Ted CruzToday, if all the predictions are correct, Senator Ted Cruz will officially announce his candidacy for President of the United States. Here’s my favorite thing about Cruz for President: He wasn’t born in the United States, but in Canada.

Now, you might be wondering: Doesn’t that mean he’s ineligible to be President? While the answer isn’t entirely clear (meaning the Supreme Court has never ruled) the consensus is that Cruz is eligible. His mother was a U.S. citizen, which experts say makes him a “natural born citizen,” the requirement laid out in the Constitution.

But if you’ve been paying attention for the last eight years, you might be asking yourself another question: Isn’t this exactly what the birthers accused President Obama of? Wasn’t there a three-year, Trump-funded hunt to find “the real birth certificate” because the birthers believed Obama was born in Kenya to a mother who as a U.S. citizen? [Read more…]

Compulsory or not, it’s time for Internet voting.

President Obama muses on forcing people to vote, but just making it easier would be a start--and it's time we used the Internet to do that.

It was just past 7 PM on Election Night, 2012. I was in front of my computer, a dozen browser windows open to various local news outlets and social networks, feverishly making memes for the ACLU. “Don’t Leave the Line,” they said in English and Spanish. “By law, if you’re in line when the polls close, you must be allowed to vote.”

479775_10150345243979953_388193148_nWith less than an hour until polls closed, and wind chills well below freezing, thousands of people across our state were still waiting in line to vote. We’d received word that some officials planned to lock their doors at the 8PM cutoff, so while some of our staff took calls to voting rights hotlines, our attorneys were on the phone with judges and election officials, and I worked the social networks, trying to spread the word so that no one gave up their rightful place in line.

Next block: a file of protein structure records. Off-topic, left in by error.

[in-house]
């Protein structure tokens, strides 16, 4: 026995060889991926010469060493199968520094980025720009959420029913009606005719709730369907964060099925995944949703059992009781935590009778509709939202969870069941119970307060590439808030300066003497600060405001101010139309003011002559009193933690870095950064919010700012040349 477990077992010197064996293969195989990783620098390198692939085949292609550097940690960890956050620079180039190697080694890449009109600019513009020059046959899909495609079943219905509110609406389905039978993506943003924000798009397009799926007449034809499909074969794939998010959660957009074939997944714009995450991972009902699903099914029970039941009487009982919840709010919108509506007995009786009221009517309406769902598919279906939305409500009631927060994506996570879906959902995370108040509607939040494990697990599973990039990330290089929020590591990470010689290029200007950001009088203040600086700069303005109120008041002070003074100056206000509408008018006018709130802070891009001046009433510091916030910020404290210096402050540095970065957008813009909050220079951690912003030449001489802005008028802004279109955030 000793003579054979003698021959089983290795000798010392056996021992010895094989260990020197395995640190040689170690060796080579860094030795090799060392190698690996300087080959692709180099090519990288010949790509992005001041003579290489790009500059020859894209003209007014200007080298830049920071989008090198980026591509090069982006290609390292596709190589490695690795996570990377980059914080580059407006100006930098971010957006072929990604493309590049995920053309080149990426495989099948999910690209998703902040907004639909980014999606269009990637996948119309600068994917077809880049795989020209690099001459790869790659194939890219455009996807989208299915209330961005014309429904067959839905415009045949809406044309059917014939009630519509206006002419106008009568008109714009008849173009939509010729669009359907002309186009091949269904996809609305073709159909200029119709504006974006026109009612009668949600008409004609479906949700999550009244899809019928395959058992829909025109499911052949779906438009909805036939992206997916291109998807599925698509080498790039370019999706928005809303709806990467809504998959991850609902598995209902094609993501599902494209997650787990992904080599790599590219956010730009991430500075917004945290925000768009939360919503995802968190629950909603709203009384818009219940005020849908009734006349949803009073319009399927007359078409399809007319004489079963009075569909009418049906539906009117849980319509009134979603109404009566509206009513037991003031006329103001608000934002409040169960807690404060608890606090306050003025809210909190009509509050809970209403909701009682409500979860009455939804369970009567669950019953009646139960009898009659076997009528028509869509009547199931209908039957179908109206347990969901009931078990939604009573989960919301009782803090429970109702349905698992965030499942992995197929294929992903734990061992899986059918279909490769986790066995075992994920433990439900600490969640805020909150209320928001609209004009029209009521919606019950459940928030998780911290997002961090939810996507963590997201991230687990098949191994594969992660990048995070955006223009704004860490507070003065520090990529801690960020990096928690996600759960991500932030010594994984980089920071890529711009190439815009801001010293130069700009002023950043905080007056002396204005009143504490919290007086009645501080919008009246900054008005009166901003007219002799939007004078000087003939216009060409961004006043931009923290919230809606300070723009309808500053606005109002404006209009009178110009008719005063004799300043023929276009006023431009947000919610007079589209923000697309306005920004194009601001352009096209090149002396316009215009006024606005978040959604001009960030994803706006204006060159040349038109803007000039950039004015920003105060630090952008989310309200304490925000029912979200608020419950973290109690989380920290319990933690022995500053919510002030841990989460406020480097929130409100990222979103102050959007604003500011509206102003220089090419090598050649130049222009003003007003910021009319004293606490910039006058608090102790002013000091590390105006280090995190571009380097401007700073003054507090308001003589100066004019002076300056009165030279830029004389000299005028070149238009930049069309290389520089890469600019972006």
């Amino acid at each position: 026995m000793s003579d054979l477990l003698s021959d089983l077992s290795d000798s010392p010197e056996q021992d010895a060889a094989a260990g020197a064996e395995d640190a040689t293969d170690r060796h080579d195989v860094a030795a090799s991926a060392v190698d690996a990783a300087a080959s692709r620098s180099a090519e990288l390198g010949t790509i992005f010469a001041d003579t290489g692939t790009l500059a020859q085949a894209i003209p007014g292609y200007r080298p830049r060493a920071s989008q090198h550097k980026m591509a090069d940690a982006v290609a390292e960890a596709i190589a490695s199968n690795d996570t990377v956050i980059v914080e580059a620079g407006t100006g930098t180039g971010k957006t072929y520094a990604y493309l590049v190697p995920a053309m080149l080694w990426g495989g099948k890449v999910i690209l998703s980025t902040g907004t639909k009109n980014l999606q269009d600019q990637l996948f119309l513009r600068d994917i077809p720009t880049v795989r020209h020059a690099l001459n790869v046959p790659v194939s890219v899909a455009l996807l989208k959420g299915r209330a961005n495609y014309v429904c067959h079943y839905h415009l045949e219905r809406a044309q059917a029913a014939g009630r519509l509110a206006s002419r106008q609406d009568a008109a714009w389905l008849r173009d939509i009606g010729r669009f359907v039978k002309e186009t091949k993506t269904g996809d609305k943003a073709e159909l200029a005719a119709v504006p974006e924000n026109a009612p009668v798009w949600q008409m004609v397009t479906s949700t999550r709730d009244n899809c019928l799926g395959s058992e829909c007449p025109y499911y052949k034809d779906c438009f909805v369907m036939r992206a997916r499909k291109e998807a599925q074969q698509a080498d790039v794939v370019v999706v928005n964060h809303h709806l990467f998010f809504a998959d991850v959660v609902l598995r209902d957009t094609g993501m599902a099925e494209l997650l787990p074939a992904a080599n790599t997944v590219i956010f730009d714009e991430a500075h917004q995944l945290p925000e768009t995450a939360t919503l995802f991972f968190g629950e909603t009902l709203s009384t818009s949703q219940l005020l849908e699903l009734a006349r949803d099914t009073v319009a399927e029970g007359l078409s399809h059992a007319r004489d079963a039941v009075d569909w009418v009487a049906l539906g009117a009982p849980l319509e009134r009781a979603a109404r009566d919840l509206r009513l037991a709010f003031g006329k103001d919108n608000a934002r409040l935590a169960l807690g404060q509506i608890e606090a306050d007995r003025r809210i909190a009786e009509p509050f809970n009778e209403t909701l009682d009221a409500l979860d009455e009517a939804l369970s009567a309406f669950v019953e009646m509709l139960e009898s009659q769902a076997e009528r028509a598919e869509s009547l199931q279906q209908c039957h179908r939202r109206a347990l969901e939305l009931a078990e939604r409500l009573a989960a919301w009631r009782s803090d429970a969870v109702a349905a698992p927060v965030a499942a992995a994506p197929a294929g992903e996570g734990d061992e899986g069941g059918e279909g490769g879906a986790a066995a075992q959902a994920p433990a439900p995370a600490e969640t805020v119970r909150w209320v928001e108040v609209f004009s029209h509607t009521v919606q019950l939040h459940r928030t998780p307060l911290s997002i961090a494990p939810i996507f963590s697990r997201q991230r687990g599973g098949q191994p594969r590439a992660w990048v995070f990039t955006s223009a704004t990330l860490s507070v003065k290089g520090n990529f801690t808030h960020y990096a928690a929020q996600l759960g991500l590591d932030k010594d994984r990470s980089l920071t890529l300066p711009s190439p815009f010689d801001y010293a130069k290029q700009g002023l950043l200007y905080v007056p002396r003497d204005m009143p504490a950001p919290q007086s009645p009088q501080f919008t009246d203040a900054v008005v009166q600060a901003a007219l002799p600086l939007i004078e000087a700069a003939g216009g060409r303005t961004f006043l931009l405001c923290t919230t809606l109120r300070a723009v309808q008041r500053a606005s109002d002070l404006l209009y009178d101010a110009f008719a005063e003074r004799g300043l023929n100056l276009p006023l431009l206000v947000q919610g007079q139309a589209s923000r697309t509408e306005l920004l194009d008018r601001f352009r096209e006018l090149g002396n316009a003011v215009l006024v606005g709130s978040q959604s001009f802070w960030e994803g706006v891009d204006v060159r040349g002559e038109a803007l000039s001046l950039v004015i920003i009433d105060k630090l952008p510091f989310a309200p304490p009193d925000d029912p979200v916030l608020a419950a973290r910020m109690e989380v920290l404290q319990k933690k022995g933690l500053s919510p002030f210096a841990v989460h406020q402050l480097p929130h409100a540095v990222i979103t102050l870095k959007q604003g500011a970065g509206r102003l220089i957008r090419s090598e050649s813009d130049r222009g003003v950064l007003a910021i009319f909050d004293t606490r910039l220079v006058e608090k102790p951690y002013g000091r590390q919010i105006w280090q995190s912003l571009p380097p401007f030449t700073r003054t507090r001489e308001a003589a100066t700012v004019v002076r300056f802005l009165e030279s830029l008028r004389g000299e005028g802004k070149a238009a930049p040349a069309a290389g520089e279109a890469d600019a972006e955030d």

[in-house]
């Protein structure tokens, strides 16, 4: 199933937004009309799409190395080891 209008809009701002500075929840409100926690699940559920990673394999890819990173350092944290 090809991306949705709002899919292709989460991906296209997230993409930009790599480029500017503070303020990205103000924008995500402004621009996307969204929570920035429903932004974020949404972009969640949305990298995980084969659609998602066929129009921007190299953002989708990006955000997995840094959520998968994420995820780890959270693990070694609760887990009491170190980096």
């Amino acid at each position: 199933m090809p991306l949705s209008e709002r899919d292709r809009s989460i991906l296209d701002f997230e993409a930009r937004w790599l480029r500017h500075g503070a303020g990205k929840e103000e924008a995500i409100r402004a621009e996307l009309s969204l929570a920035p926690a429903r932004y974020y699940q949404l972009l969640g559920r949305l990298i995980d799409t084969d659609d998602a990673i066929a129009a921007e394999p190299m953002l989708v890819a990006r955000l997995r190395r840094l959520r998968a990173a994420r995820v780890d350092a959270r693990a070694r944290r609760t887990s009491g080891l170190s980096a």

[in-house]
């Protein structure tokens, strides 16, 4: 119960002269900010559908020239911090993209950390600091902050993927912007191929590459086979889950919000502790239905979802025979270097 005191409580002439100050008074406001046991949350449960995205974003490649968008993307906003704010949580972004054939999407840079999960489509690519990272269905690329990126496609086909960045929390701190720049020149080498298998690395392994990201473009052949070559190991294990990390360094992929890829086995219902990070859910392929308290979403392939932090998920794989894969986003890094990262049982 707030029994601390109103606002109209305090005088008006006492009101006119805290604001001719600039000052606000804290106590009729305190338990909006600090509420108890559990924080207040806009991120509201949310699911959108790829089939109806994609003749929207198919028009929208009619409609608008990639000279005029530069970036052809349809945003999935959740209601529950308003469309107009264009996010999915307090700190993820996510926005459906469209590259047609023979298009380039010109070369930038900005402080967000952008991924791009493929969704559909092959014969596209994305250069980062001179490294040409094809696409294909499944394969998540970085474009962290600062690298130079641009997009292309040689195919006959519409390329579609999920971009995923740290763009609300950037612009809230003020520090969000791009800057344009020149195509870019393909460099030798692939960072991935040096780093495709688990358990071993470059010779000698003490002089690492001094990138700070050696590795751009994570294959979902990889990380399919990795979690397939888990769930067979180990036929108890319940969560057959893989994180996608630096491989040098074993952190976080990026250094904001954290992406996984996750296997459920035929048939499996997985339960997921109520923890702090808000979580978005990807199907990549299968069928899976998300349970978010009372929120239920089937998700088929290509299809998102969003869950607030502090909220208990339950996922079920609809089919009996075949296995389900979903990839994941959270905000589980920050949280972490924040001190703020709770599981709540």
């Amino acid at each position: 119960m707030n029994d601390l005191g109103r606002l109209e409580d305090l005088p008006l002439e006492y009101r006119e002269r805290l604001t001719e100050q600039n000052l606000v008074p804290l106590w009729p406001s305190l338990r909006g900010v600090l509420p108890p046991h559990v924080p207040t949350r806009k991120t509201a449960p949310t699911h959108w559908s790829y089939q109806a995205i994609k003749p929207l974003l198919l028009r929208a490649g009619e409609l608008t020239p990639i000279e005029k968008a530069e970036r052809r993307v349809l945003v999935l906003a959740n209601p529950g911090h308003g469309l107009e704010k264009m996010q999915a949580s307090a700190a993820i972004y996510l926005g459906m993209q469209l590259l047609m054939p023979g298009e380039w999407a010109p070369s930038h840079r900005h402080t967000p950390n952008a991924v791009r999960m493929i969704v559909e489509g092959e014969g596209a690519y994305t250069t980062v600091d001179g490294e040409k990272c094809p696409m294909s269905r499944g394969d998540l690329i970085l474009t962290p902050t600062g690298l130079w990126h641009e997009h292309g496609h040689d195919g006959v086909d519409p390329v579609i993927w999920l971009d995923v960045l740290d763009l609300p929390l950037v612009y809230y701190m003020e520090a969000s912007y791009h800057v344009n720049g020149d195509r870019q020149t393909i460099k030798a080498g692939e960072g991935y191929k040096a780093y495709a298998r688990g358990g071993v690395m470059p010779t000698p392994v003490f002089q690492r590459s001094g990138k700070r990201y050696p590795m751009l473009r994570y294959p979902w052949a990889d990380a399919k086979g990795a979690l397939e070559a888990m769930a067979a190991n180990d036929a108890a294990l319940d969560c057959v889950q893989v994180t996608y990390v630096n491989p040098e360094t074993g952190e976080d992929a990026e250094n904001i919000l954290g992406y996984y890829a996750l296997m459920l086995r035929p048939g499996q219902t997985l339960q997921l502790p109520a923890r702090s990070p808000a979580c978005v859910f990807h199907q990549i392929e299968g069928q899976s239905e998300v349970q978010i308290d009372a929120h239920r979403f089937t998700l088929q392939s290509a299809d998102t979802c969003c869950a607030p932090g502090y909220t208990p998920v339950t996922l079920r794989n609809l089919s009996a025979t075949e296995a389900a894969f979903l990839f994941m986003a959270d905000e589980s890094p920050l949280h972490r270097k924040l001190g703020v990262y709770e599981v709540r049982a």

This circumstance was not unique to Pennsylvania, or to the 2012 election, and while intentional attempts to suppress votes are at least in part to blame, the larger problem is a system and an infrastructure woefully inadequate to handle even the 60% of eligible Americans who choose to vote.

Our system of elections in the United States is a joke. Voters participating in the most vital core function of democracy must do so by visiting their municipal buildings, staffed by volunteers, often to fill out a piece of paper. In some states–including Pennsylvania–polling places might literally be inside private homes. This is not the system of elections one expects from a society where a person can order a yoga mat from their smartphone and have delivered to their hands 12 minutes later.* It’s past time for the United States to embrace electronic voting. [Read more…]

Here’s what I don’t get about the Brian Williams thing.

There has to be a difference between a news report and a personal anecdote, even for the NBC anchor.

Brian_Williams_2011_ShankboneNBC News anchor and managing editor Brian Williams has now served the first two weeks of his six-month suspension in the wake of lies (if that’s the right word–but we’ll get to that) about his experience in the Iraq war. His credibility seems pretty much demolished, his name has become a punchline, and even his daughter can’t get away with defending him.

What bugs me is that Williams has been branded, in most people’s minds, with “lying about the news,” when it’s not clear to me that’s exactly true. To be clear, I’m a very firm believer in journalistic ethics, and for a reporter to fabricate the facts of a story is wholly unacceptable. But I don’t think that’s what Brian Williams did.

Certainly, the version of the story he told to David Letterman in 2013 and again on NBC in January were false. Call them lies, if you will, but it’s hard to characterize a story told 10 years later on a talk show, or even on a news program 12 years after the fact, a “news report.” In 2003, Williams reported that he was in a helicopter just behind the one that took fire, and that his was forced to land behind its companion, not because it took fire. Williams repeated that version, in that form, multiple times between 2003 and 2007; it wasn’t until the Letterman show ten years after the fact, when Williams was recounting the story not in a news context but as a personal anecdote, that he shifted the facts.